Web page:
He invites me to go “horse riding” with him. The way he expresses it is a little odd: he doesn’t say “horse-back” riding. I say that I would love to, but the last time I was on a horse I realized it had no brakes. He thinks I felt insecure because of the sort of saddle I had used, and he describes a new one which would hold me firmly on the horse. Then I begin to wonder if this would be a date, and if Clark would object. I think of skiing, where I am frightened of losing control and careening off into danger.
Interpretation: My guide invites me to look at life in its totality, to accept the dark and the light, the contrast which makes the entire “picture” resonate. I back off from this advice. He invites me again to do the daring thing: to take the horse and ride it. I recognize my fear of losing control.
Sunday, March 14, 2010
Jung teaches us that we create what he calls “imagos” of the people around us, and that these imagos are what we interact with. They might line up with the object (the actual person) or they might be way off base. (That explains a lot of unhappy relationships, doesn’t it?) In the following dream I interact with the imago of my dead mother, trying to warm her up and bring her back to life.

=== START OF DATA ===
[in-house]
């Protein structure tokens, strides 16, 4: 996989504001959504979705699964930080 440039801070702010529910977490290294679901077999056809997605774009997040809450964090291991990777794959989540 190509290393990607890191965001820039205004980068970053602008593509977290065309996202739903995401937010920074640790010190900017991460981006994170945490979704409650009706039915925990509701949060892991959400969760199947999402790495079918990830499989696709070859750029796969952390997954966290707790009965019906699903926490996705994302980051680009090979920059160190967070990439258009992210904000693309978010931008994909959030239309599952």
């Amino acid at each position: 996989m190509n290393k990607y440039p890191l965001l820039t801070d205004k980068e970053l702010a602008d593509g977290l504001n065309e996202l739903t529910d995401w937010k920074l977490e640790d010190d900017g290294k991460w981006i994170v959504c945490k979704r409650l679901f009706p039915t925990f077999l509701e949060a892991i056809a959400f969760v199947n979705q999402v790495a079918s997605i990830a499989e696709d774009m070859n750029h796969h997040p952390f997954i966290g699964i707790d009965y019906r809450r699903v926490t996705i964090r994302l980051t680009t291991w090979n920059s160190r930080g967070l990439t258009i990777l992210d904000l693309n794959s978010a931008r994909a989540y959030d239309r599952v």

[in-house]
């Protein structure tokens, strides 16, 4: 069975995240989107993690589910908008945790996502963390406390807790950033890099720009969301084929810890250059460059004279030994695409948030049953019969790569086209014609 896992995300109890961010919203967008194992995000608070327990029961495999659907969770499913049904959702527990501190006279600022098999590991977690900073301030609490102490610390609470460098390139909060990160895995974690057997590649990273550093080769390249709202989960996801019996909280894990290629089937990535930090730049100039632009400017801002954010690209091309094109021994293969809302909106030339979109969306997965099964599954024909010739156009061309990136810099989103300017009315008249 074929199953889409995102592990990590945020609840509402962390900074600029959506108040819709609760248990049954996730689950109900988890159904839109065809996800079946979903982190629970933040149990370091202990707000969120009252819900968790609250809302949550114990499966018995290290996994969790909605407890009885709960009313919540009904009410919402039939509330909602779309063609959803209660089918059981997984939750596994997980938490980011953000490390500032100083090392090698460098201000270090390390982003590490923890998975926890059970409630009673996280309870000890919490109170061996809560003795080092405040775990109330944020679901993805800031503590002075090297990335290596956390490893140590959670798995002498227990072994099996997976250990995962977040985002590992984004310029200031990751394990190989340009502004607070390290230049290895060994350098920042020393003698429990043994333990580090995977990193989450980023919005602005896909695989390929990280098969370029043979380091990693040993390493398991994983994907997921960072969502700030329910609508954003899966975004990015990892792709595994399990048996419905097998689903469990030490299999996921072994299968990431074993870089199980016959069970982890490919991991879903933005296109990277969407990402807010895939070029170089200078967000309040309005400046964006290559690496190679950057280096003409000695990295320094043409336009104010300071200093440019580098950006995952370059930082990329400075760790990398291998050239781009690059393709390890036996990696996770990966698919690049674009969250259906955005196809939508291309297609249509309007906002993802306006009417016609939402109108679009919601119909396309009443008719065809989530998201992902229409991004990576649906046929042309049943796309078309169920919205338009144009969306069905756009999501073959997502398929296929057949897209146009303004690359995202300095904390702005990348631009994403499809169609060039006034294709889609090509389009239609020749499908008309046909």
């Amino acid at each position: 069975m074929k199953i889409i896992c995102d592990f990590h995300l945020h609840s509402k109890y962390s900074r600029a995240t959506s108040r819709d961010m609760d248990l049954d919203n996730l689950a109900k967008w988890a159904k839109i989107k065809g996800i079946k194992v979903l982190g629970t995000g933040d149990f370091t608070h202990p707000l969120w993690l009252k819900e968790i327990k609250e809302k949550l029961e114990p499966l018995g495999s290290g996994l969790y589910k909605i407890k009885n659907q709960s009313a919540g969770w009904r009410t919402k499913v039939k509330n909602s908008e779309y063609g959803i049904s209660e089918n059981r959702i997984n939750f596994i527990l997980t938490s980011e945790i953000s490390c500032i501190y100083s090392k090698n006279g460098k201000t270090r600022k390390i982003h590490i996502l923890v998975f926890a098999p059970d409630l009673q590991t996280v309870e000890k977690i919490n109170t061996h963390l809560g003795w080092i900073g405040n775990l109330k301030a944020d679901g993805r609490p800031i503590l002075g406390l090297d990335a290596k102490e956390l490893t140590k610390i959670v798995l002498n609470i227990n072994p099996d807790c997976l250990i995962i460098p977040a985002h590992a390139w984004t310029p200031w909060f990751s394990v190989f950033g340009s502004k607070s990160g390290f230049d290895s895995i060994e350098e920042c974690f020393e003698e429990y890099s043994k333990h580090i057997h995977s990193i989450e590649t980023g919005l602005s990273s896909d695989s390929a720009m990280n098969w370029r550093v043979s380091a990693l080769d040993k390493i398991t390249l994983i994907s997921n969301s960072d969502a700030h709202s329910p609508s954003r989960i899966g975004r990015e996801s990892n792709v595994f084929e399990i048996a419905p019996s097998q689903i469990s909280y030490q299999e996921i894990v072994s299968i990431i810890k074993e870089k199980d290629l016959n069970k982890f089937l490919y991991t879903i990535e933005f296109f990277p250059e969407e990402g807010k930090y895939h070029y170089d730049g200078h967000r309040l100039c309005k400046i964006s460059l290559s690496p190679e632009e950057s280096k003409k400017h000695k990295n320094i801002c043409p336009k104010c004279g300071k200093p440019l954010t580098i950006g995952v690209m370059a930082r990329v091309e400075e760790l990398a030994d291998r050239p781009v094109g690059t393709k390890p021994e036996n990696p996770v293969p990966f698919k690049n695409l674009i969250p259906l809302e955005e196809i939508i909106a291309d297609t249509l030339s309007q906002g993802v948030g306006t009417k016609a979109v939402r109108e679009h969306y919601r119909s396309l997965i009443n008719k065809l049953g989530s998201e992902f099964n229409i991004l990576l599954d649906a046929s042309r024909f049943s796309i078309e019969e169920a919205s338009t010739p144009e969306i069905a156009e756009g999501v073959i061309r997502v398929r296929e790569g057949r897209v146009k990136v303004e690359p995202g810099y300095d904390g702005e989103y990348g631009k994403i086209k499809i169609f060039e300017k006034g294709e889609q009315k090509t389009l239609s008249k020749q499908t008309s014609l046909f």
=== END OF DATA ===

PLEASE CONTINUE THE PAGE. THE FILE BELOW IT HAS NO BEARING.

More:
The Dream: I meet a woman I like at a convention. She mentions how much she likes a beautiful shade of light yellow, Alaskan Ivory. I want to give her a gift: a large comforter. I know she is staying in a very cold place in the mountains and might need it. The only color comforter I can find is blue on one side and green on the other. The blanket is stitched in white running stitches, not too professionally executed. I’m not happy with the color but feel the pragmatic concern is more important.